• Medical testing to rule out medical causes of symptoms
  • Information from the family doctor or primary health provider 

ADHD in Adults

ADHD remains undiagnosed in some cases especially when the symptoms do not interfere with the flow of life for others. A 2020 study established that ADHD symptoms, especially inattentive ones go undiagnosed in girls because they do not cause any obvious disruption (6). These children seem distant and dreamy. They may appear focused on classwork while being completely zoned out and daydreaming. 

When a person starts having problems in school or work, or relationships with family, friends, and romantic partners, he seeks help. For many people, the symptoms of ADHD improve with age. But, if the diagnosis is not established, the symptoms might appear to get worse because the person does not know how to cope with them. 

In adult life, stressors like finances, and relationships also affect the symptoms. Characteristically, the symptoms of a child and an adult ADHD are similar but the adult responsibilities can have an impact. For example, being careless or unfocused does not harm the child as such. But for an adult, it causes problems at work and home. 

Treatment of ADHD

ADHD treatment can be done in the following ways

  • Skill training of the patient
  • Psychotherapy or talk therapy
  • Cognitive Behavioral Therapy
  • Medications
  • Education services
  • A combination of the above-mentioned treatments

Children less than six years of age are preferred to have non-medical treatment first. While people older than six years are treated with medications and other options (7). 


Therapy for ADHD includes interventions for the patient, his family, and his surroundings.

  • The health care professional might recommend family therapy to ensure that parents and other family members understand how to support the person with ADHD. 
  • It is also necessary that parents understand how to deal with and communicate with a child suffering from ADHD. the parents are educated and counseled. They are also taught play therapy and talk therapy to allow their child to openly express his emotions and learn healthy coping mechanisms.
  • If the child meets the criteria for the Individuals with Disabilities Education Act of Rehabilitation Act, the school will arrange extra accommodations for the child. It includes frequent breaks, positive reinforcements, assignments that are personalized for the child, and a healthy environment. 
  • A therapist or psychologist can also arrange a peer support group where the child will learn how to interact with other children of his age. 


Medications can be stimulants or non-stimulants.

  • Psychostimulants affect the neurotransmitters in the brain and boost the energy levels. Psychostimulants include amphetamines such as Adderall and Methylphenidates such as Ritalin.
  • If stimulant drugs produce side effects in a patient, they are switched to non-stimulant drugs. These drugs have an effect on norepinephrine which helps in alleviating the symptoms. 
  • In some patients, antidepressants are also useful. 


ADHD is one of the mental health conditions that affects children. Although previously known as ADD, ADHD has three ranges of symptoms which include inattention, impulsivity, and hyperactivity. Diagnosis and management in childhood help in relieving symptoms in adulthood. The treatment of ADHD varies for different people depending upon their symptoms and choice.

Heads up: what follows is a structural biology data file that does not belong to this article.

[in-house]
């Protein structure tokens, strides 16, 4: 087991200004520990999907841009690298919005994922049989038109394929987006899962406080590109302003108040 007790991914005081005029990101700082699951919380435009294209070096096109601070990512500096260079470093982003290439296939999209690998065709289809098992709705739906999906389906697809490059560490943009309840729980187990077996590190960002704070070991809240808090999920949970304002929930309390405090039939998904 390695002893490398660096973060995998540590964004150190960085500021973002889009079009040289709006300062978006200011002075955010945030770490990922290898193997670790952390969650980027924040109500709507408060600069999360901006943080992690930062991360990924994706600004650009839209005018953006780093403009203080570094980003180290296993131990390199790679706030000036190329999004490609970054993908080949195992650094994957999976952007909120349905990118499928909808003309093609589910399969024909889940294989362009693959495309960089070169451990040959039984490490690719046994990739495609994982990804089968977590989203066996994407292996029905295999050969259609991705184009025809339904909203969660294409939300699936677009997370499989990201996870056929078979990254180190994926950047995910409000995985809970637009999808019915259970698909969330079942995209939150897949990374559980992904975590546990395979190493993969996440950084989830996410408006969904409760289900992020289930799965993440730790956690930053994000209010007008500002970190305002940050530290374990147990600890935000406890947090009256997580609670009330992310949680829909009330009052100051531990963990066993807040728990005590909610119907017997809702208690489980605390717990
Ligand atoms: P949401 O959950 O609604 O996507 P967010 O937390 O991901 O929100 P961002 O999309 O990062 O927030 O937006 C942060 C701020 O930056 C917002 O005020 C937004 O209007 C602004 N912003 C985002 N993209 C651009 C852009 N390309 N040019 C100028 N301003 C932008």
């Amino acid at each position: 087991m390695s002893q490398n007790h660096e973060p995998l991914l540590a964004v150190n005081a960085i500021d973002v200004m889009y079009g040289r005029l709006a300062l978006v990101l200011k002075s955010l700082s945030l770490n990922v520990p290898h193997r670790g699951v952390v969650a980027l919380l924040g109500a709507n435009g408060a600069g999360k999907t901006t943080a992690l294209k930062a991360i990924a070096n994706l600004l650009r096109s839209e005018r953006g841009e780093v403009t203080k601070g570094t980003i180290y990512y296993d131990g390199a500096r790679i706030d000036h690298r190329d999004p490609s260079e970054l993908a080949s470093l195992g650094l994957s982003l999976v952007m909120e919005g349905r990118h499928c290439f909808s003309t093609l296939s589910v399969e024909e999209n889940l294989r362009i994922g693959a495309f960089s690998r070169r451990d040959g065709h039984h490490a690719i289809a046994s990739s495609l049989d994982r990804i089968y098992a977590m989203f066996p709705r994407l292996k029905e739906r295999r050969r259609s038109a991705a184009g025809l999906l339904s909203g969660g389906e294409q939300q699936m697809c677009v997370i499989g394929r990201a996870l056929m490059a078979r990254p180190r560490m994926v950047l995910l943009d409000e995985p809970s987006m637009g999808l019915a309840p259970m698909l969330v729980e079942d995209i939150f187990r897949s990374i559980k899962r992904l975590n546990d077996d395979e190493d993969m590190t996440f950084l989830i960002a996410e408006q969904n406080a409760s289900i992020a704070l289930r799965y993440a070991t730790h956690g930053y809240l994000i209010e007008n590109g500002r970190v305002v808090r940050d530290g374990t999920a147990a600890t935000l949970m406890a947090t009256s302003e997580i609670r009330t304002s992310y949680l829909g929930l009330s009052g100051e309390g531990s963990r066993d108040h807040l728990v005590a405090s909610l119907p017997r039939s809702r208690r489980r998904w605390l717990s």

The National Resource Center on ADHD is a program for Children and Adults with ADHD (CHADD) supported by the Centers for Disease Control and Prevention (CDC) and has resources and information. You can reach it at 1-866-200-8098 or online


  1. Lange, K. W., Reichl, S., Lange, K. M., Tucha, L., & Tucha, O. (2010). The history of attention deficit hyperactivity disorder. Attention deficit and hyperactivity disorders, 2(4), 241–255. https://doi.org/10.1007/s12402-010-0045-8
  2. Song, P., Zha, M., Yang, Q., Zhang, Y., Li, X., & Rudan, I. (2021). The prevalence of adult attention-deficit hyperactivity disorder: A global systematic review and meta-analysis. Journal of Global Health, 11, 04009. https://doi.org/10.7189/jogh.11.04009
  3. Cabral MDI, Liu S, Soares N. Attention-deficit/hyperactivity disorder: diagnostic criteria, epidemiology, risk factors and evaluation in youth. Transl Pediatr. 2020;9(Suppl 1): S104-S113. doi:10.21037/tp.2019.09.08
  4. Wilens, T. E., Biederman, J., Faraone, S. V., Martel, M., Westerberg, D., & Spencer, T. J. (2009). Presenting ADHD symptoms, subtypes, and comorbid disorders in clinically referred adults with ADHD. The Journal of Clinical Psychiatry, 70(11), 1557–1562. https://doi.org/10.4088/JCP.08m04785pur
  5. Ayano, G., Yohannes, K., & Abraha, M. (2020). Epidemiology of attention-deficit/hyperactivity disorder (ADHD) in children and adolescents in Africa: a systematic review and meta-analysis. Annals of General Psychiatry, 19, 21. https://doi.org/10.1186/s12991-020-00271-w
  6. Young, S., Adamo, N., Ásgeirsdóttir, B.B. et al. Females with ADHD: An expert consensus statement taking a lifespan approach guiding the identification and treatment of attention-deficit/ hyperactivity disorder in girls and women. BMC Psychiatry 20, 404 (2020). https://doi.org/10.1186/s12888-020-02707-9
  7. Wolraich ML, Hagan JF, Allan C, et al. Clinical practice guideline for the diagnosis, evaluation, and treatment of attention-deficit/hyperactivity disorder in children and adolescents. Pediatrics. 2019;144(4):e20192528. doi:10.1542/peds.2019-2528